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The Ethical Debate Over Micropreemies

They are the smallest survivors. The tiniest of premature babies. Their weight is measured in grams, not pounds. They are micropreemies.

In the Sunday Morning cover story, CBS Elizabeth Kaledin explains how micropreemies are fragile lives on the front lines of medicine and technology, but for parents of these babies, even with all the promise, there is endless worry.

For infants born this young, there's a chance of serious disabilities: lungs are undeveloped, brain damage is common, along with blindness and hearing impairment.

But there's no way to know whether the tiny one will encounter any problems, says Dr. Robert Kleigman who is pediatrician-in-chief at Children's Hospital of Wisconsin.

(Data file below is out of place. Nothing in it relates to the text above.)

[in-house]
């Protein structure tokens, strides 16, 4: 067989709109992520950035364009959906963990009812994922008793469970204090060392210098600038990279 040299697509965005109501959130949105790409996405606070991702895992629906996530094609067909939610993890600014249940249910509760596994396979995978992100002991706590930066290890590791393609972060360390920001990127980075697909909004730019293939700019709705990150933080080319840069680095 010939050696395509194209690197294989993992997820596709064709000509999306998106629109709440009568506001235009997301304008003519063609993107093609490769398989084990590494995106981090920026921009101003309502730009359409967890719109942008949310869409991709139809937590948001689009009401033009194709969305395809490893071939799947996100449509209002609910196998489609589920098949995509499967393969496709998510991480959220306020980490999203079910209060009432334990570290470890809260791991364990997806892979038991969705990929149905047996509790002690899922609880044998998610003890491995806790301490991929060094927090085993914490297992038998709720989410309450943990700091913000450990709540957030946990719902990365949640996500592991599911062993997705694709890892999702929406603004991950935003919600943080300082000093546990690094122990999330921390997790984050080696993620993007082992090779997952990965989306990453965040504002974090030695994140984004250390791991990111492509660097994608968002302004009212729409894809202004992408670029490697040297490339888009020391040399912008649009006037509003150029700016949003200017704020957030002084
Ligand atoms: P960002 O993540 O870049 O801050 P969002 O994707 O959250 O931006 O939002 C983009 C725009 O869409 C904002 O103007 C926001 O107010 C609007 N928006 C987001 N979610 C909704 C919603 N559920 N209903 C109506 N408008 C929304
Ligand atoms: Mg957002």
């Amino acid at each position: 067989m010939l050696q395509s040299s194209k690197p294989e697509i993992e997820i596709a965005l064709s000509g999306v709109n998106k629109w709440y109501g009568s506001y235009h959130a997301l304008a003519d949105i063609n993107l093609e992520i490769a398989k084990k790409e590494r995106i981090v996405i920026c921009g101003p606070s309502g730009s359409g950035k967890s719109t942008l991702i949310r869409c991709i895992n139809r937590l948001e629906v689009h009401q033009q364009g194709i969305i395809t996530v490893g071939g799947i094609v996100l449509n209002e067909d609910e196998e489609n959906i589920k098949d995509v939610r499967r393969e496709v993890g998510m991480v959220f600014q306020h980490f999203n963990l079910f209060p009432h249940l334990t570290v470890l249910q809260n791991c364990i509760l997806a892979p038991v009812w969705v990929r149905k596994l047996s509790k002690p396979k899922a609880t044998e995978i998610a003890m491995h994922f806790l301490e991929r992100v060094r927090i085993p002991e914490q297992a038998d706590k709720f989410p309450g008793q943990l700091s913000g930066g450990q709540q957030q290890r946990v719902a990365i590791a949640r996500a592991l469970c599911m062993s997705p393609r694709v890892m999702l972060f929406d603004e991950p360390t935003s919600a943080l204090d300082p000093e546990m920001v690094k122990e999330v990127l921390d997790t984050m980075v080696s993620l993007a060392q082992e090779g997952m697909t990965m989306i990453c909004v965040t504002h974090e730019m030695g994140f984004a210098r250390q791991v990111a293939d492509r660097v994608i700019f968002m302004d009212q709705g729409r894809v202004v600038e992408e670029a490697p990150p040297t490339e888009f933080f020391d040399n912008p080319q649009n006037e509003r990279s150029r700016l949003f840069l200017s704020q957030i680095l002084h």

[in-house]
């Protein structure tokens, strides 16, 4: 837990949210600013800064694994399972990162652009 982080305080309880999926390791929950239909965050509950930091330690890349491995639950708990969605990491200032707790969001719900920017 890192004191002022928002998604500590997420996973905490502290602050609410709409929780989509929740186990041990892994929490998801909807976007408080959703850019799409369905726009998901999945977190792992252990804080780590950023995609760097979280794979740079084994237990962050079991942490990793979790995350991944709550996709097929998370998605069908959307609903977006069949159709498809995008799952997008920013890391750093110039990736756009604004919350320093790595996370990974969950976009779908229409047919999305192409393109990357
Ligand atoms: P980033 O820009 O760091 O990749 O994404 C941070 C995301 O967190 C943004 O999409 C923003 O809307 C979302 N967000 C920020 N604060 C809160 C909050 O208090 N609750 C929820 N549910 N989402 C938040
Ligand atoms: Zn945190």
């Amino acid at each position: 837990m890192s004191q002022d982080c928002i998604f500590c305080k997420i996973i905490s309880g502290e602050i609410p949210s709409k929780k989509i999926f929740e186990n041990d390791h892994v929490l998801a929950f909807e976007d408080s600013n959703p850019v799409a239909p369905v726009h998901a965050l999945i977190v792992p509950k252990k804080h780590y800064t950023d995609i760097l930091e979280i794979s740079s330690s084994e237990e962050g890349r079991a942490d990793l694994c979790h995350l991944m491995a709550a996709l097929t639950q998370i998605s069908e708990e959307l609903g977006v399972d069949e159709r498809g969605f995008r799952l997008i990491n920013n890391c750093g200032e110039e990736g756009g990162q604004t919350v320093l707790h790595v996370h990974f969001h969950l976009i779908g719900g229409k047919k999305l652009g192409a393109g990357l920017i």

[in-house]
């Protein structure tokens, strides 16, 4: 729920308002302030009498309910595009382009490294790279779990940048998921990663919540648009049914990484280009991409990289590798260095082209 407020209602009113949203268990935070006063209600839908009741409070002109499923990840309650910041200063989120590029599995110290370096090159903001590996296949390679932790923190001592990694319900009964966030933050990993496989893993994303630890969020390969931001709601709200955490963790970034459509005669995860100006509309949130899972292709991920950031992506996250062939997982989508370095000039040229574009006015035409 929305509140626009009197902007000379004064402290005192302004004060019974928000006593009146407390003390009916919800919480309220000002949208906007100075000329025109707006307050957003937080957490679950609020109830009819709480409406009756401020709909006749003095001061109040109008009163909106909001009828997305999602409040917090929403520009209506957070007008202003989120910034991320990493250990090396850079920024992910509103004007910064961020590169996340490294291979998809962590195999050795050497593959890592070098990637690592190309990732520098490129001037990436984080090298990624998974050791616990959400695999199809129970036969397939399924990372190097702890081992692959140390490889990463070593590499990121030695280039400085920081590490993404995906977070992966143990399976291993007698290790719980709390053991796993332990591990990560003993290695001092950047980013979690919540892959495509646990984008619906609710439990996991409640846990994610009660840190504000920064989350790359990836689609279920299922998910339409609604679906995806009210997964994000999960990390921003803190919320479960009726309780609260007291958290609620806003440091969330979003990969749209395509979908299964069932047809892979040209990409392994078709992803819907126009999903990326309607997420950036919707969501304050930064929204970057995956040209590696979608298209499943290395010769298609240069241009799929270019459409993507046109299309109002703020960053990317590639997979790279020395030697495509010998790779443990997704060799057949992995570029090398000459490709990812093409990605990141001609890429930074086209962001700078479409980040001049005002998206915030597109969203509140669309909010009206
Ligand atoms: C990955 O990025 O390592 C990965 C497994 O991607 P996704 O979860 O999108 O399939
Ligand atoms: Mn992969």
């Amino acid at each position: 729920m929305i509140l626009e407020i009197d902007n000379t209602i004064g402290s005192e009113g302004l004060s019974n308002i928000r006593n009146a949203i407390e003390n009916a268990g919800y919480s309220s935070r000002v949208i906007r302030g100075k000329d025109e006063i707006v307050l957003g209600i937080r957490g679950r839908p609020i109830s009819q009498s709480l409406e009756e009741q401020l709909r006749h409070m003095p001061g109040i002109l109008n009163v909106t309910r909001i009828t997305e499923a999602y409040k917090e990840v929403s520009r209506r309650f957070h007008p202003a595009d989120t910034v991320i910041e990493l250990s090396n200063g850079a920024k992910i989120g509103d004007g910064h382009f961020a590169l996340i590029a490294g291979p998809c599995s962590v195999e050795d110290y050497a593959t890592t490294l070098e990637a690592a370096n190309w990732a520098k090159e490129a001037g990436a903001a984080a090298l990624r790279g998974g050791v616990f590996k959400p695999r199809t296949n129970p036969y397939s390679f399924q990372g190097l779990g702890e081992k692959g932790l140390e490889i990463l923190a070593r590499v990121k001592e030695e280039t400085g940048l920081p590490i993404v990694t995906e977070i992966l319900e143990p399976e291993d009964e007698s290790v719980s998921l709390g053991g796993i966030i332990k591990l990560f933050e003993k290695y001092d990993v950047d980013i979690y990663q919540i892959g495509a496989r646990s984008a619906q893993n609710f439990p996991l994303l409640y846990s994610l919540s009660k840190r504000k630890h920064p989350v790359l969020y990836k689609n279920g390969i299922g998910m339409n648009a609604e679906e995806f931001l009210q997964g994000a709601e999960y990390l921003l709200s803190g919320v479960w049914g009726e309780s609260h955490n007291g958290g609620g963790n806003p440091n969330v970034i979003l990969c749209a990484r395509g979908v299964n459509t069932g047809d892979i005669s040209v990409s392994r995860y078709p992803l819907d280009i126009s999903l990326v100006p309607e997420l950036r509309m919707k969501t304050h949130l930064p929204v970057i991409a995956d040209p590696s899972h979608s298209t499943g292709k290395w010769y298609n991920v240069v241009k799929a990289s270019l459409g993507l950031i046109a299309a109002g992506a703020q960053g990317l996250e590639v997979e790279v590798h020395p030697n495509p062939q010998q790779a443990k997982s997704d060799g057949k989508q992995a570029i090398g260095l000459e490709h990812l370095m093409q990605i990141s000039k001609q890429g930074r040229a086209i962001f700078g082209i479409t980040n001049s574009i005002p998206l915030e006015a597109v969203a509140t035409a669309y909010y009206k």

"When I'm in a delivery room and a baby at 24 weeks or 25 weeks gestation is born, to be able to predict at that moment is almost impossible," says Kleigman.

Emanuel Vila is one of these smallest survivors. Born at 23 weeks, he weighed 615 grams--barely one and a half pounds. His parents Brian Vila and Nancy Montalvo say doctors at St. Mary's Hospital in Milwaukee told them that Emanuel had a 50-50 chance of survival.

"I thought, well, he's either going to survive or he's not going to survive. And if he does survive, he'll be normal--there'll be nothing wrong with him," says father Brian.

Brian and Nancy say they were never told their son could face a lifetime of disabilities. Instead, Brian says he stumbled on the information in the hospital library.

"The only reason I knew anything about it is because a nurse was getting tired of me asking too many questions," explains Brian. "She was overworked. She said 'well you know we have a medical library upstairs, you might want to go look some things up there.'"